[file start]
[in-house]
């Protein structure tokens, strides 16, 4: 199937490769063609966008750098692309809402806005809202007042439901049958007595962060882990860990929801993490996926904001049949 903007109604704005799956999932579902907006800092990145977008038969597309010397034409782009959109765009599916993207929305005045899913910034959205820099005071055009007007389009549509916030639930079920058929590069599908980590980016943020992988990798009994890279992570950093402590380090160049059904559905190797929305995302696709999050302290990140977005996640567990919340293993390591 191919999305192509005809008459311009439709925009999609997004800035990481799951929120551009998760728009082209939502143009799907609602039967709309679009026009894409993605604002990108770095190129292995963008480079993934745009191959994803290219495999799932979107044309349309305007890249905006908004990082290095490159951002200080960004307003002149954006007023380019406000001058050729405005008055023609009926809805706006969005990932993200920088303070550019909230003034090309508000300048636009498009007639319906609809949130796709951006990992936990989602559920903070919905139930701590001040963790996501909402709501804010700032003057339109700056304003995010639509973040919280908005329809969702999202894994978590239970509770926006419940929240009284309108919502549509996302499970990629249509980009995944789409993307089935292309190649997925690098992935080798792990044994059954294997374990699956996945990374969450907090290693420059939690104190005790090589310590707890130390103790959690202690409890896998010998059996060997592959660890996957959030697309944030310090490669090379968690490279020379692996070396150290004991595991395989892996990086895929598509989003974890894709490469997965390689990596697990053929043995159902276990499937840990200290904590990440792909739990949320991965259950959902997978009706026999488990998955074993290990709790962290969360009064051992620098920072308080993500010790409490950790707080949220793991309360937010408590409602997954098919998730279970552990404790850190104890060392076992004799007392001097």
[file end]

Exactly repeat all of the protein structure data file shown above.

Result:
[in-house]
């Protein structure tokens, strides 16, 4: 199937490769063609966008750098692309809402806005809202007042439901049958007595962060882990860990929801993490996926904001049949 903007109604704005799956999932579902907006800092990145977008038969597309010397034409782009959109765009599916993207929305005045899913910034959205820099005071055009007007389009549509916030639930079920058929590069599908980590980016943020992988990798009994890279992570950093402590380090160049059904559905190797929305995302696709999050302290990140977005996640567990919340293993390591 191919999305192509005809008459311009439709925009999609997004800035990481799951929120551009998760728009082209939502143009799907609602039967709309679009026009894409993605604002990108770095190129292995963008480079993934745009191959994803290219495999799932979107044309349309305007890249905006908004990082290095490159951002200080960004307003002149954006007023380019406000001058050729405005008055023609009926809805706006969005990932993200920088303070550019909230003034090309508000300048636009498009007639319906609809949130796709951006990992936990989602559920903070919905139930701590001040963790996501909402709501804010700032003057339109700056304003995010639509973040919280908005329809969702999202894994978590239970509770926006419940929240009284309108919502549509996302499970990629249509980009995944789409993307089935292309190649997925690098992935080798792990044994059954294997374990699956996945990374969450907090290693420059939690104190005790090589310590707890130390103790959690202690409890896998010998059996060997592959660890996957959030697309944030310090490669090379968690490279020379692996070396150290004991595991395989892996990086895929598509989003974890894709490469997965390689990596697990053929043995159902276990499937840990200290904590990440792909739990949320991965259950959902997978009706026999488990998955074993290990709790962290969360009064051992620098920072308080993500010790409490950790707080949220793991309360937010408590409602997954098919998730279970552990404790850190104890060392076992004799007392001097």